To get there: from Bangkok, enter the city of Ayutthaya, cross the King Naresuan the Great Bridge and go straight ahead for 2 junctions, the museum will be on the right.

Khun Phaen House

Khun Phaen’s Thai-style house conforms to descriptions in a popular Thai literary work. Khun Phaen’s house is near Wihan Phra Mongkhon Bophit.

Wihan Phra Mongkhon Bophit

Phra Mongkhon Bophit, a large bronze cast Buddha image, was originally enshrined outside the Grand Palace to the east. King Songtham commanded it to be transferred to the west, where it is currently enshrined and covered with a Mondop. Later in the reign of Phra Chao Suea, the top of the Mondop was burnt down by a fire due to a thunderbolt. Then, the King commanded a new building to be built in the form of a big sanctuary (Maha Wihan) to cover the image in lieu of the former Mondop.

During the second fall of Ayutthaya, the building and the image were badly destroyed by fire, the one currently seen was renovated but does not have as beautiful craftsmanship as the previous ones. The open area east of the Sanctuary (Wihan) was formerly Sanam Luang, where the royal cremation ceremony took place (This practice is now held at Sanam Luang, the Phramen Ground of Bangkok).

Wat Phra Si Sanphet

The Attractions of Amphoe Phra Nakhon Si Ayutthaya
This important and most outstanding monastery is located in the Grand Palace compound like Wat Phra Si Rattanasatsa daram (Wat Phra Kaeo) of Bangkok. Used as a residential palace, it became a monastery in the reign of King Ramathibodi I. When King Borom Trai Lokanat commanded new living quarters built, this residential palace was given to be a temple area, thus originating Wat Phra Si Sanphet: The royal chapel does not have any monks and novice inhabitants. It is open every day from 8.00 a.m.-6.00 p.m.

Grand Palace

Currently called “Ancient Palace”. The residential palace of every king was located close to the city wall of Ayutthaya. A road passes by from Chantharakasem Palace, which is two Kilometres away to the north. Important buildings inside the Grand Palace compound are:

Wihan Somdet Hall

The top of this hall has been decorated in a unique style of architecture called Prang. It has longer space in front and rear gabled rooms, and shorter space in the side-gabled rooms. It was surrounded with a three-sided cloister and utilized for various royal ceremonies such as coronations. This was the first building over constructed in Ayutthaya to be affixed with gold leaf.

Sanphet Prasat Hall

This is the middle building constructed in the same design as Wihan Somdet Hall. Kings used it to welcome foreign envoys and visitors.

Suriyat Amarin Hall

A four-gabled roof building constructed of sandstone and brick; it is close to the riverside city wall. It was used as a place to witness the royal barge processions.

Chakkrawat Phaichayon Hall

With a three-gabled roof, it is on the inner eastern city wall in front of the Grand Palace. It was used to view processions and military practice.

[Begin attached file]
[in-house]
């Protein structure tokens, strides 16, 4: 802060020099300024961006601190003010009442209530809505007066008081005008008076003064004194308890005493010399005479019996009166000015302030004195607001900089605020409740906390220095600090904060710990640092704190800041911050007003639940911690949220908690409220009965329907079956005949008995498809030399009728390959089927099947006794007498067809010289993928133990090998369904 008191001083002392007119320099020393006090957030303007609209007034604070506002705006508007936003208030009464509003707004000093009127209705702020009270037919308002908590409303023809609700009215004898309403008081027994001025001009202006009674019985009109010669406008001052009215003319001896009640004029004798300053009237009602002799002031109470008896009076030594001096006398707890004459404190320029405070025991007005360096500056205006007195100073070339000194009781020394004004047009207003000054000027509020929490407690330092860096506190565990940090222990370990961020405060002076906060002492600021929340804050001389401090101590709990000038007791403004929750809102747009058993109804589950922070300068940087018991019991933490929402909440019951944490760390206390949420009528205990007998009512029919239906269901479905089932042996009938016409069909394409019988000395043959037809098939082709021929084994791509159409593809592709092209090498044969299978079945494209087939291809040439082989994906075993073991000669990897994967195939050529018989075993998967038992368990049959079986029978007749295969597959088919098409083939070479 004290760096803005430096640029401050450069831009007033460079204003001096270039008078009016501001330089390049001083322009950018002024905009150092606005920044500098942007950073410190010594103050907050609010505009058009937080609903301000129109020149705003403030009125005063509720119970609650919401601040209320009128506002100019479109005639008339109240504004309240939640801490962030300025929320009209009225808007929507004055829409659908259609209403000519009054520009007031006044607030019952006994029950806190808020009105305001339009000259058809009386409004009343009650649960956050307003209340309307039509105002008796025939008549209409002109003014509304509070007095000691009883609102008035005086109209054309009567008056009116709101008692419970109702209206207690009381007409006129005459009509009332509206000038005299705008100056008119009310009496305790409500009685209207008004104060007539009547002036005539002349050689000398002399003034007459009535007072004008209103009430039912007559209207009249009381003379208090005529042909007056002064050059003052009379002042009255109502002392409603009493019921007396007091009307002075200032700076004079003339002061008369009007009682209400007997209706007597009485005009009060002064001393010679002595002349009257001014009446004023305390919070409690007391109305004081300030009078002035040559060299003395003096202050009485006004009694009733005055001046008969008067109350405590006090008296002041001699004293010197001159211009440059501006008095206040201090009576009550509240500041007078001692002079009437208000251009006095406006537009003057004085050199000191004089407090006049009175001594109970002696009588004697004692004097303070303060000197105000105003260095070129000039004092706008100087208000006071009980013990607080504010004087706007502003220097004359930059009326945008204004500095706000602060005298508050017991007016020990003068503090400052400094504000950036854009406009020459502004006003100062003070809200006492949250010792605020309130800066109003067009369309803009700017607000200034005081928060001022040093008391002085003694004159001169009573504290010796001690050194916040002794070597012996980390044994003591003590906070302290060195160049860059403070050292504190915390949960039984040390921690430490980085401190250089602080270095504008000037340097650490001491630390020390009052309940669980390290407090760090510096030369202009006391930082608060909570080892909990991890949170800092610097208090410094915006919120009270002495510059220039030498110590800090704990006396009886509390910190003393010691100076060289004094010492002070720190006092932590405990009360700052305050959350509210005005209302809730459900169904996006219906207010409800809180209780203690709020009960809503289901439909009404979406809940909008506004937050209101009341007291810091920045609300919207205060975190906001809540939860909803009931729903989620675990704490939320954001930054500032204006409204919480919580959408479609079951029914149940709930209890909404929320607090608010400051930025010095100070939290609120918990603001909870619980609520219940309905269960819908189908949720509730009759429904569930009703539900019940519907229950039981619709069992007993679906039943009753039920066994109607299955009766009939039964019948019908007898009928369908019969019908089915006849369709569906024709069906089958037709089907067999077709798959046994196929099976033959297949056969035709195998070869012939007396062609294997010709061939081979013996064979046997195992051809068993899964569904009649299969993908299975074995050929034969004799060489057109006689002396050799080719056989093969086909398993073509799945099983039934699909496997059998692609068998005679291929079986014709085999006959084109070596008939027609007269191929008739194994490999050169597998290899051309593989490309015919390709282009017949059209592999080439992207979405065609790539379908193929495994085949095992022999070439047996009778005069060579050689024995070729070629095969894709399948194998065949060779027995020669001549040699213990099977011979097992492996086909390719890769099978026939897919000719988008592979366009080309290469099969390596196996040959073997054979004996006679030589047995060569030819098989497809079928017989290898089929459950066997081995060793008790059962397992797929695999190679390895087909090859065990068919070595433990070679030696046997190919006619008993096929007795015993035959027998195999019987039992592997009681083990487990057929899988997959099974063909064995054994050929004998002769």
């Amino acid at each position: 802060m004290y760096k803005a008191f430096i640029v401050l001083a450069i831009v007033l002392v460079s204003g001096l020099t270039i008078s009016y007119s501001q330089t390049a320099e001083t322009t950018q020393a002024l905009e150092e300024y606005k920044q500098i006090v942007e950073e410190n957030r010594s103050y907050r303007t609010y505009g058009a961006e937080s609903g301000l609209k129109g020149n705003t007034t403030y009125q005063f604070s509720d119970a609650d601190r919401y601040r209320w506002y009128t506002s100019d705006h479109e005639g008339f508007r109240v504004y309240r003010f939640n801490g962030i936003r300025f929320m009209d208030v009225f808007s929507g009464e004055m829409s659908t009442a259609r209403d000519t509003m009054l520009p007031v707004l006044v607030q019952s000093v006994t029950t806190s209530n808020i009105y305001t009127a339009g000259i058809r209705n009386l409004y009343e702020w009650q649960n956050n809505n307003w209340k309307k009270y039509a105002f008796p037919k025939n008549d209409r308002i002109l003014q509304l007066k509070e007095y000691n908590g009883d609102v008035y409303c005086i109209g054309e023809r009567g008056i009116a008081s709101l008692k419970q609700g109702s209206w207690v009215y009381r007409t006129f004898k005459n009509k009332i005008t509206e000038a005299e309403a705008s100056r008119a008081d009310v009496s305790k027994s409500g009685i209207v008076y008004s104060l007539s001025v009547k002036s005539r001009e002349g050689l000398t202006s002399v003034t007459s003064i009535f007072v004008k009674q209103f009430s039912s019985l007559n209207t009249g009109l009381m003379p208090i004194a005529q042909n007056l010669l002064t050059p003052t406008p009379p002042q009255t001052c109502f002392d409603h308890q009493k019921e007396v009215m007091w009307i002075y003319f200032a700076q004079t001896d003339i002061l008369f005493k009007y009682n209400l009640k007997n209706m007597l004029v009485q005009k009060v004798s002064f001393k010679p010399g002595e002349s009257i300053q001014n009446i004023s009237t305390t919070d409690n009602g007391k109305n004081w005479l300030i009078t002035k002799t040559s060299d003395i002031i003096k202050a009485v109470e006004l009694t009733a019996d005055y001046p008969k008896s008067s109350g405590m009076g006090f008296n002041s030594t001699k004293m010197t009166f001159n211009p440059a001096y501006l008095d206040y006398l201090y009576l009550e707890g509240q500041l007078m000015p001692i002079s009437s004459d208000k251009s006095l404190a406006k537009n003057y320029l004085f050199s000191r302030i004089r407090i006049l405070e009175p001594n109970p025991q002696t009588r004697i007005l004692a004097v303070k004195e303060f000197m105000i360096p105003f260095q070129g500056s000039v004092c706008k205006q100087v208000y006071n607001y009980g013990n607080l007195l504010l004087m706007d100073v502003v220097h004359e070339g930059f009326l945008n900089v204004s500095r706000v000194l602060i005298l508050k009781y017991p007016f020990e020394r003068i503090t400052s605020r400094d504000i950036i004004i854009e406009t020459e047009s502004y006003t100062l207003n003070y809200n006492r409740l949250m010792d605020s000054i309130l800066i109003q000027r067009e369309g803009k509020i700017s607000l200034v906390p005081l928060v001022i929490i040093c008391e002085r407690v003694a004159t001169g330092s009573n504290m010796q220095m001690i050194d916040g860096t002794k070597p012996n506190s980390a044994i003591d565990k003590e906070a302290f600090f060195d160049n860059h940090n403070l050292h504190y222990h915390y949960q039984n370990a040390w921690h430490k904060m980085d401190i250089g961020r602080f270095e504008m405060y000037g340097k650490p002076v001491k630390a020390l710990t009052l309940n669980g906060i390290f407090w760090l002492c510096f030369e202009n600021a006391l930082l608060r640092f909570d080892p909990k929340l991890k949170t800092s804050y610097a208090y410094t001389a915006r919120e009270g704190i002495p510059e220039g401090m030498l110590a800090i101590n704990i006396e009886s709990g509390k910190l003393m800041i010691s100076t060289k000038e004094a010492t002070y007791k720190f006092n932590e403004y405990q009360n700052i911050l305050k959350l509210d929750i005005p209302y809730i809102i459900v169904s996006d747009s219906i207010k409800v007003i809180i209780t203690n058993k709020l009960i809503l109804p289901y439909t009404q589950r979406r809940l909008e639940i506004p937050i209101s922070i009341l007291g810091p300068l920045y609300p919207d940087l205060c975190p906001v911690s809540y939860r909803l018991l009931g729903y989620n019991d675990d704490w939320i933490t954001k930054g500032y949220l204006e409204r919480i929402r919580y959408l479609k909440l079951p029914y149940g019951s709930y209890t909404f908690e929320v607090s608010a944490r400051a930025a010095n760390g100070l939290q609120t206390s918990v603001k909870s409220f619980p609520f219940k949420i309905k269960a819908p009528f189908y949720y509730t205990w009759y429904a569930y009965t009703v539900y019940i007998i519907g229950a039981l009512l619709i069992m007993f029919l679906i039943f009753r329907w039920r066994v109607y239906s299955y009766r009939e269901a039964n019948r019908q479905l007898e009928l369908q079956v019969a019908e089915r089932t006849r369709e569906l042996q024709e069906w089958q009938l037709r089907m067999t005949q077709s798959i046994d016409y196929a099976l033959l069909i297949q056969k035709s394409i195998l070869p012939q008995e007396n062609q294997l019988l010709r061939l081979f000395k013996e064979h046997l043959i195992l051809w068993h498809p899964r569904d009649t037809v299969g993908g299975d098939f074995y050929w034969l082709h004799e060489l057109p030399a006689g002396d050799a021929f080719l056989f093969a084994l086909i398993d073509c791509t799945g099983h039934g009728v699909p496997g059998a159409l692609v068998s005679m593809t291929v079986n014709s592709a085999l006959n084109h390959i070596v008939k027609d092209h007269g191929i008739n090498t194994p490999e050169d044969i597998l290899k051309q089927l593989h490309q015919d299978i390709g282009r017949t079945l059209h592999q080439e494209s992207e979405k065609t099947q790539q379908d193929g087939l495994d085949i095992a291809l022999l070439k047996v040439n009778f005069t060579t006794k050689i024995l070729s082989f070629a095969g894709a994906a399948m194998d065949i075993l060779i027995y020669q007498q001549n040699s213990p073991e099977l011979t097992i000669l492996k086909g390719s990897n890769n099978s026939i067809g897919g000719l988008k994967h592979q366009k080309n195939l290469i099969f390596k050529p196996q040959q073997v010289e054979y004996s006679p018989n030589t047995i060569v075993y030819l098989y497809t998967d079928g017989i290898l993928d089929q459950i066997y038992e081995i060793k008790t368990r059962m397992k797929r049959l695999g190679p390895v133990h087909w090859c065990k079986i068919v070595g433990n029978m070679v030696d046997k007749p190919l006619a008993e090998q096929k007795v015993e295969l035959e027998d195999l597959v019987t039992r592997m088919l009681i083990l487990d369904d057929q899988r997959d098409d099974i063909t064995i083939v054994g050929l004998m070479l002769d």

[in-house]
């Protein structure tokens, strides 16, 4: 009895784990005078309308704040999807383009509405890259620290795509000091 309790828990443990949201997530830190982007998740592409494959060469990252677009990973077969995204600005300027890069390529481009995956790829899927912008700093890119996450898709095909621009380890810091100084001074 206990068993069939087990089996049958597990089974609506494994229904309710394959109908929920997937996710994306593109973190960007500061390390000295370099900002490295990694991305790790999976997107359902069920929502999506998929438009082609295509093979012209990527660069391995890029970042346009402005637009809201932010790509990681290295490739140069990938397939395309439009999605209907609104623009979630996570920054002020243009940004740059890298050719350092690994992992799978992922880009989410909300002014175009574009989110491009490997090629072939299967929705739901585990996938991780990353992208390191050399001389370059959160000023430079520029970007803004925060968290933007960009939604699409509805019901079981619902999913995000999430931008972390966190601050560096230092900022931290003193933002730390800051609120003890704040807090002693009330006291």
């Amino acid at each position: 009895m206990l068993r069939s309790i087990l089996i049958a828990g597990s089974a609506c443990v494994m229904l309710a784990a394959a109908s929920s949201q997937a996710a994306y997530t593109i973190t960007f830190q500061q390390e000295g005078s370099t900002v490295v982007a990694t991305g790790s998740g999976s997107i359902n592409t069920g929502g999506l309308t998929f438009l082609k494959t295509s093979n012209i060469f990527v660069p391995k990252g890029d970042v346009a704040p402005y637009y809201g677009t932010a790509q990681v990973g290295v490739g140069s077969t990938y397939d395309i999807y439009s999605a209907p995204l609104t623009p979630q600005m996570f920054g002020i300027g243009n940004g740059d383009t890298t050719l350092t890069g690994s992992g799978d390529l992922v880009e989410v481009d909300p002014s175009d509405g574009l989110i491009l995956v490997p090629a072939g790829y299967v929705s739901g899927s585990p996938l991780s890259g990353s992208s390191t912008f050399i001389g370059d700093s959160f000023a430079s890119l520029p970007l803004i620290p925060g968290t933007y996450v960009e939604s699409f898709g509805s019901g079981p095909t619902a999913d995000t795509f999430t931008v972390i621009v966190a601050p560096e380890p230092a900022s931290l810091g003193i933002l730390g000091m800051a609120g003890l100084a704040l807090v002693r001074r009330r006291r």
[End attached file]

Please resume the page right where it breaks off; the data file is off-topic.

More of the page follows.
Trimuk Hall

This is located behind the Sanphet Prasat Hall. It is believed to have been the residential area of the consort members and is also the royal relaxing place in the garden.

Banyong Rattanat Hall

Formerly known by the name of “Phra Thinang Thaisa”, it is located in the back compound of the Grand Palace on an Island in a pond. It has a four-gabled roof architecture.

Remains of the throne halls that are left to be seen at present were constructed in the reign of King Borommatrailokkanat and used to serve as royal residences for all later kings. Open daily during 06.00 a.m.-06.00 p.m. Admission is 50 Baht. A package ticket is also available at 200 Baht, covering admission to temples and museums within the province and valid for 30 days, including Wat Phra Si Sanphet and the Ancient Palace Complex, Wat Mahathat, Wat Maheyong, Wat Ratchaburana, Wat Phra Ram, Wat Chai Wattanaram and Wat Mahe-yong.

King U-Thong Monument

Erected between Bueng Phra Ram and Wat Phra Si Sanphet. The life-size and a half statue cast from bronze and fumigated with the green chemical is standing with a sword in his right hand. He is clad, crowned and bejeweled in a royal costume of the early Ayutthaya period. The monument was opened by His Majesty King Bhumibol on June 24, 1970.

Wat Mahathat

Located in front of the Grand Palace to the east near Pa Than Bridge, it was constructed in the reign of King Borom Rachathirat I. It houses the holy relics of Lord Buddha. Wat Mahathat is open every day from 08.00 a.m.06.00 p.m. Admission fee is 50 Baht.

Wat Ratchaburana

This monastery was located near Pa Than Bridge opposite Wat Mahathat. King Borom Rachathirat II (Chao Sam Phraya) commanded two pagodas built on the ground where Chao Ai and Chao Yi engaged in single hand combat on elephant’s back, and both were killed. Later, he established a Wihan combined with the pagodas and upgraded it to be a monastery. It is open every day from 08.00 a.m.-06.00 p.m. Admission fee is 50 Baht.